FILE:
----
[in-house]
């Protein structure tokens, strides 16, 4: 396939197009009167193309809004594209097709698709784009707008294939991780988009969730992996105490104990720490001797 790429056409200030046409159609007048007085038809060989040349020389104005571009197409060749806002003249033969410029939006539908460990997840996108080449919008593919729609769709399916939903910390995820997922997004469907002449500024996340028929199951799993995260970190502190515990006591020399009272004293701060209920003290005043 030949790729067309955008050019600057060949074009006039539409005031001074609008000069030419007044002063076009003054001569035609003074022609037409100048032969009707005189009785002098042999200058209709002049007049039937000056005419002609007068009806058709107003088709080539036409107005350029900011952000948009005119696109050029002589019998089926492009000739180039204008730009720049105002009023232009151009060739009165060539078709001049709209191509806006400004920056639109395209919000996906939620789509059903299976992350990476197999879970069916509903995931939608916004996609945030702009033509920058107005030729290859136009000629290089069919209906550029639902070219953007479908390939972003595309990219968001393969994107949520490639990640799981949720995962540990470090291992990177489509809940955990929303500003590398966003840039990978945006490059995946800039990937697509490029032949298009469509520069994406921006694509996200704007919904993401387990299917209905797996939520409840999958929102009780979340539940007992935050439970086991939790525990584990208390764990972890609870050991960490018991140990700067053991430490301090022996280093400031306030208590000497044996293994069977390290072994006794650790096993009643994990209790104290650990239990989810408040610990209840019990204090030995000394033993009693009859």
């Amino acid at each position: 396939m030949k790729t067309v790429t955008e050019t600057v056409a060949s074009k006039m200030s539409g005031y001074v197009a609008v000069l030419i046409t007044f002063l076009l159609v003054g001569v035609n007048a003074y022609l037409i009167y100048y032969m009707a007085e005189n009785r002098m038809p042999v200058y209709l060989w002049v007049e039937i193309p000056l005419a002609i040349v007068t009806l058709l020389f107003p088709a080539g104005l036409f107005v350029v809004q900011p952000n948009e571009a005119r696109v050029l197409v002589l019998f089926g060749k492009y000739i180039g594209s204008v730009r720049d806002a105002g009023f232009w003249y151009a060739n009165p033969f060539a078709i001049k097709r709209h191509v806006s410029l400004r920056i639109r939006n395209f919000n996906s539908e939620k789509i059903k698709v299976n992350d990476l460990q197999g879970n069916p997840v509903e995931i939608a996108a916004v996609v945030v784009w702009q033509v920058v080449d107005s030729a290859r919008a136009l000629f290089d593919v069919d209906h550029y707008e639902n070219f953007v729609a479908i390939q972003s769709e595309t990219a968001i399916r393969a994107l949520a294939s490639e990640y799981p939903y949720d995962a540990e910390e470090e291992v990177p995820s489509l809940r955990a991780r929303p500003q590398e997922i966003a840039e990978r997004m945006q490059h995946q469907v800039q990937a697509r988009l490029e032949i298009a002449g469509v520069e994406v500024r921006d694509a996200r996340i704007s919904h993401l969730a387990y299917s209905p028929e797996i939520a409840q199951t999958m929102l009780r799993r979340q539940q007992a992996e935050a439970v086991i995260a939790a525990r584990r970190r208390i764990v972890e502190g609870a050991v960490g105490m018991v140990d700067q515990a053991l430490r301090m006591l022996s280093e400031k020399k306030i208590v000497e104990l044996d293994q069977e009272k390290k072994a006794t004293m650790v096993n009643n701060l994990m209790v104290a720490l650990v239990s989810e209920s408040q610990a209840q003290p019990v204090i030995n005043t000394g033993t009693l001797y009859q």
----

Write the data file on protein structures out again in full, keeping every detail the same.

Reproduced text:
[in-house]
């Protein structure tokens, strides 16, 4: 396939197009009167193309809004594209097709698709784009707008294939991780988009969730992996105490104990720490001797 790429056409200030046409159609007048007085038809060989040349020389104005571009197409060749806002003249033969410029939006539908460990997840996108080449919008593919729609769709399916939903910390995820997922997004469907002449500024996340028929199951799993995260970190502190515990006591020399009272004293701060209920003290005043 030949790729067309955008050019600057060949074009006039539409005031001074609008000069030419007044002063076009003054001569035609003074022609037409100048032969009707005189009785002098042999200058209709002049007049039937000056005419002609007068009806058709107003088709080539036409107005350029900011952000948009005119696109050029002589019998089926492009000739180039204008730009720049105002009023232009151009060739009165060539078709001049709209191509806006400004920056639109395209919000996906939620789509059903299976992350990476197999879970069916509903995931939608916004996609945030702009033509920058107005030729290859136009000629290089069919209906550029639902070219953007479908390939972003595309990219968001393969994107949520490639990640799981949720995962540990470090291992990177489509809940955990929303500003590398966003840039990978945006490059995946800039990937697509490029032949298009469509520069994406921006694509996200704007919904993401387990299917209905797996939520409840999958929102009780979340539940007992935050439970086991939790525990584990208390764990972890609870050991960490018991140990700067053991430490301090022996280093400031306030208590000497044996293994069977390290072994006794650790096993009643994990209790104290650990239990989810408040610990209840019990204090030995000394033993009693009859």
């Amino acid at each position: 396939m030949k790729t067309v790429t955008e050019t600057v056409a060949s074009k006039m200030s539409g005031y001074v197009a609008v000069l030419i046409t007044f002063l076009l159609v003054g001569v035609n007048a003074y022609l037409i009167y100048y032969m009707a007085e005189n009785r002098m038809p042999v200058y209709l060989w002049v007049e039937i193309p000056l005419a002609i040349v007068t009806l058709l020389f107003p088709a080539g104005l036409f107005v350029v809004q900011p952000n948009e571009a005119r696109v050029l197409v002589l019998f089926g060749k492009y000739i180039g594209s204008v730009r720049d806002a105002g009023f232009w003249y151009a060739n009165p033969f060539a078709i001049k097709r709209h191509v806006s410029l400004r920056i639109r939006n395209f919000n996906s539908e939620k789509i059903k698709v299976n992350d990476l460990q197999g879970n069916p997840v509903e995931i939608a996108a916004v996609v945030v784009w702009q033509v920058v080449d107005s030729a290859r919008a136009l000629f290089d593919v069919d209906h550029y707008e639902n070219f953007v729609a479908i390939q972003s769709e595309t990219a968001i399916r393969a994107l949520a294939s490639e990640y799981p939903y949720d995962a540990e910390e470090e291992v990177p995820s489509l809940r955990a991780r929303p500003q590398e997922i966003a840039e990978r997004m945006q490059h995946q469907v800039q990937a697509r988009l490029e032949i298009a002449g469509v520069e994406v500024r921006d694509a996200r996340i704007s919904h993401l969730a387990y299917s209905p028929e797996i939520a409840q199951t999958m929102l009780r799993r979340q539940q007992a992996e935050a439970v086991i995260a939790a525990r584990r970190r208390i764990v972890e502190g609870a050991v960490g105490m018991v140990d700067q515990a053991l430490r301090m006591l022996s280093e400031k020399k306030i208590v000497e104990l044996d293994q069977e009272k390290k072994a006794t004293m650790v096993n009643n701060l994990m209790v104290a720490l650990v239990s989810e209920s408040q610990a209840q003290p019990v204090i030995n005043t000394g033993t009693l001797y009859q």